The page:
motor_2.throttle = FWD
                elif packet.button == ButtonPacket.DOWN:
                    motor_1.throttle = REV
                    motor_2.throttle = REV
                elif packet.button == ButtonPacket.RIGHT:
                    color = YELLOW
                    motor_2.throttle = 0
                    motor_1.throttle = FWD
                elif packet.button == ButtonPacket.LEFT:
                    color = YELLOW
                    motor_2.throttle = FWD
                    motor_1.throttle = 0
                elif packet.button == ButtonPacket.BUTTON_1:
                    motor_1.throttle = 0.0
                    motor_2.throttle = 0.0
                elif packet.button == ButtonPacket.BUTTON_2:
                    color = GREEN
                elif packet.button == ButtonPacket.BUTTON_3:
                    color = BLUE
                elif packet.button == ButtonPacket.BUTTON_4:
                    color = PURPLE
            # do this when some buttons are released
            elif isinstance(packet, ButtonPacket) and not packet.pressed:
                if packet.button == ButtonPacket.UP:
                    motor_1.throttle = 0
                    motor_2.throttle = 0
                if packet.button == ButtonPacket.DOWN:
                    motor_1.throttle = 0
                    motor_2.throttle = 0
                if packet.button == ButtonPacket.RIGHT:
                    motor_1.throttle = 0
                    motor_2.throttle = 0
                if packet.button == ButtonPacket.LEFT:
                    motor_1.throttle = 0
                    motor_2.throttle = 0

How the Code Works

The first part of the program sets up a UARTServer, which is a BLE service that wirelessly sends streams of characters between a BLE device and a client computer (which could be a phone or tablet). The program then starts advertising its UART service to anyone listening. The client computer receives the advertisement, and tells the user it's available. The user can then choose to connect as a client of the service.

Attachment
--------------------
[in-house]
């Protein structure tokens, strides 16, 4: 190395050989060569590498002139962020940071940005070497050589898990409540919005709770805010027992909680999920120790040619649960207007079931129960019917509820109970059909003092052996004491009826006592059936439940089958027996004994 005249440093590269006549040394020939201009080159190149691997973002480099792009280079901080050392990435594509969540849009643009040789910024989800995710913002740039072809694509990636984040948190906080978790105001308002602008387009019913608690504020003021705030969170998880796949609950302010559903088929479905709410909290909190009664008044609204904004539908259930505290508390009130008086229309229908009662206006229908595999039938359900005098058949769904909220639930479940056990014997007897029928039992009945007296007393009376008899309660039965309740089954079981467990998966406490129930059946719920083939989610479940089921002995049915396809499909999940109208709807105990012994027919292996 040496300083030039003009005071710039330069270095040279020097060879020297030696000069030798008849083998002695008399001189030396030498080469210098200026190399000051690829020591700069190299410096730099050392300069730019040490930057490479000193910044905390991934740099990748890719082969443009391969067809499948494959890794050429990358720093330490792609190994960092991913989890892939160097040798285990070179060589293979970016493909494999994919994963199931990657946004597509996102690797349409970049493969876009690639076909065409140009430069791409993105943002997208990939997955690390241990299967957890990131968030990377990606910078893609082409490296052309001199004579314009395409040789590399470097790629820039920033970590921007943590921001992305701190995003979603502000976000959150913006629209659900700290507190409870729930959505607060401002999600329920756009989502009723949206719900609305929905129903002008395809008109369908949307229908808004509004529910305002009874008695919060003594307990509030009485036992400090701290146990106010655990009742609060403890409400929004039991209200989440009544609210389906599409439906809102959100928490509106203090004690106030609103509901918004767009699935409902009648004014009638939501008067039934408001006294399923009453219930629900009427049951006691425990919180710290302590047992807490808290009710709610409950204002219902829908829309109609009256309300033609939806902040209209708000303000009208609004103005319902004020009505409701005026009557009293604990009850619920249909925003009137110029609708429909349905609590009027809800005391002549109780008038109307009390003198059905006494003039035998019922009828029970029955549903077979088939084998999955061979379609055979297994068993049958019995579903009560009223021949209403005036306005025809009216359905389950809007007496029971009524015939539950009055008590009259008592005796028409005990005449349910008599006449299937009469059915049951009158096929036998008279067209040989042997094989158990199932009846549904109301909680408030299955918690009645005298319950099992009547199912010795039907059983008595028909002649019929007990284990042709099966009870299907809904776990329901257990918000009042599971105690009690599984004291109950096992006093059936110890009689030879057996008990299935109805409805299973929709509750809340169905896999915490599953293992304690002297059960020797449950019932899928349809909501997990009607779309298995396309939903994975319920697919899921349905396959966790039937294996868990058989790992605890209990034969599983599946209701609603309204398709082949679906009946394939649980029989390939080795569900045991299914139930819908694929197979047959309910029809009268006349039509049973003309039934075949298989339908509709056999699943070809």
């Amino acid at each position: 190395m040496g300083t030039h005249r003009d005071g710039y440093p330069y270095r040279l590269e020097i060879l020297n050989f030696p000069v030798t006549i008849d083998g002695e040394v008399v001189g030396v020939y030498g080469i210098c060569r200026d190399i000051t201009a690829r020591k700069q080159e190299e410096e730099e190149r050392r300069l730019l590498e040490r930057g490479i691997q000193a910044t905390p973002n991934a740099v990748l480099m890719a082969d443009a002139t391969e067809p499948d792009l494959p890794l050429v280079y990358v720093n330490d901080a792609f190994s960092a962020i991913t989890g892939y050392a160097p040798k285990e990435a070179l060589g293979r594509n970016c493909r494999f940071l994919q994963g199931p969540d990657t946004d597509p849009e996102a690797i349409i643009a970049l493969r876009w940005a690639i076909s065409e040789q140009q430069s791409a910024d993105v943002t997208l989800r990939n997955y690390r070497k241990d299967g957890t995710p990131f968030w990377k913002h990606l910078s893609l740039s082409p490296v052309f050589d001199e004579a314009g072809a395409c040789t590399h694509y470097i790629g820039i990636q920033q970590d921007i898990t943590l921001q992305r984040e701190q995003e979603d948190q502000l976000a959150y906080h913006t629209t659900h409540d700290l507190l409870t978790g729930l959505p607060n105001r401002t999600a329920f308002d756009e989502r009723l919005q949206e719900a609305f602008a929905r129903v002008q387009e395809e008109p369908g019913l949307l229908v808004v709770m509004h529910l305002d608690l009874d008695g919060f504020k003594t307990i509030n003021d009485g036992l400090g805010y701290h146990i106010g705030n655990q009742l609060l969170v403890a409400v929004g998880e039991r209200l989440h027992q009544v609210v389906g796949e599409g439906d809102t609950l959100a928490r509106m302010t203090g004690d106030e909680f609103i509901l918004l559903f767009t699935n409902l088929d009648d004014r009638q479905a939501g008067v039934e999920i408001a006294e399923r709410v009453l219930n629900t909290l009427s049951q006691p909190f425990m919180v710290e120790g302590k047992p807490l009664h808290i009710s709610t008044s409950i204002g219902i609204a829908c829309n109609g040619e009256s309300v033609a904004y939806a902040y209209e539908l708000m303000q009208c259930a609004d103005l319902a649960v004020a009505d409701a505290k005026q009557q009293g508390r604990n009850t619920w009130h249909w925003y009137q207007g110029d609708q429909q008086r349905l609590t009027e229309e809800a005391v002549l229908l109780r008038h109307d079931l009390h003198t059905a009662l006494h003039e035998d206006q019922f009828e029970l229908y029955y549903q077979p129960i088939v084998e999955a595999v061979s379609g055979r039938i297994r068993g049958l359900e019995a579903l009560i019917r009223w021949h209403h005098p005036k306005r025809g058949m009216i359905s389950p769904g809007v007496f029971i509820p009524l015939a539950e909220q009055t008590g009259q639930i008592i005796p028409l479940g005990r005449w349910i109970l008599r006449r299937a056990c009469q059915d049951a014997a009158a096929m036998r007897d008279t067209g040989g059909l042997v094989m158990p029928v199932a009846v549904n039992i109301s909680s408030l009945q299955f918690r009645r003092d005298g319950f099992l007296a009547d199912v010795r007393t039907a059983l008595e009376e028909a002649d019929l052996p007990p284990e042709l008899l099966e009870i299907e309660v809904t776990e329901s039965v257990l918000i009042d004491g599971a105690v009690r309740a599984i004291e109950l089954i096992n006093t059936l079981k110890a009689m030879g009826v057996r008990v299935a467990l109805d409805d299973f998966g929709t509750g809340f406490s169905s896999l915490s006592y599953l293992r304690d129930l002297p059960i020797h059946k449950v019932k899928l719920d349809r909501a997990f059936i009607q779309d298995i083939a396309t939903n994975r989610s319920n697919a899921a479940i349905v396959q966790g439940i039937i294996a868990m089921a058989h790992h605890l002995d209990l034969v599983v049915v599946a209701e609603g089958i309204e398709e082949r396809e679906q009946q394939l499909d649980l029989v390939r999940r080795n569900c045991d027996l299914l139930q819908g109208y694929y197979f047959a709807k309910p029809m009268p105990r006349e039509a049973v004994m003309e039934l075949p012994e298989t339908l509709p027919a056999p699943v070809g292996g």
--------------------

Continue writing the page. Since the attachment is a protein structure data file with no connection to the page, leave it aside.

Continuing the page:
One a connection is established, the program code waits for incoming command packets from the client, either a ColorPacket or a ButtonPacket. When one arrives, the program waits to see which button has been pressed or which color value is sent and then either runs the motors or changes the colors on the NeoPixels.

Motor Movement

We set up a couple of variables -- FWD and REV -- that tell the program which base values to send for forward and reverse. Depending on how you wired the motors, and which way you want to consider "forward" on the cart, you can adjust these values anywhere from -1.0 to 1.0.

When you test the rover, if it goes backwards when you press the up button, you can switch the FWD variable from 0.25 to -0.25 and flip the REV value from -0.25 to 0.25. The alternative is to swap which wire -- red or black -- is going into each port of the Motor 1 and Motor 2 terminals on the Crickit.

If you find the rover spinning in circle when you press up or down on the remote app, then one of the motors is wired "backwards". Simply swap the two wires of that motor into each others' ports on the Crickit!

Swapping wires to get a motor to run the other way. Swap the two in the red circle for one or the orange circle for the other but don't swap pins between the circles.

Control the Rover with the Bluefruit LE Connect App

Download the App

To control the motors and NeoPixels from a client device (phone or tablet), you use the free Adafruit Bluefruit LE Connect App. Install it from the Apple App Store or Google Play App Store.

Connect to CPB


With the Crickit plugged into DC power and turned on with its on-board power switch, the CPB will also get power and automatically start running your code. Then start up the Bluefruit LE Connect app, and make sure it's in Central Mode (left button on the bottom).  When you start the app, you should see a device named CIRCU or CIRCUITPY. If there's a long list of devices, you can shorten it by turning on the "Must have UART Service" switch.

To connect to the bot, touch the Connect button.

Drive and Light


Once connected, you can use the Controllers -> Control Pad to drive with the arrow buttons, stop with the 1 button, and change to some preset colors on 2, 3, & 4

The incoming packet for any arrow button press event will tell the motors to throttle to the preset speed variable, such as motor_1.throttle = FWD. When you release the button, the button packet will tell the motor to stop. So, you can press and hold to go, and then release to stop, it's easy and fun!

Here's our turtle up on blocks to demonstrate the remote control:

And here it is with wheels (flippers!) down:

This guide was first published on Nov 12, 2019. It was last updated on Nov 12, 2019.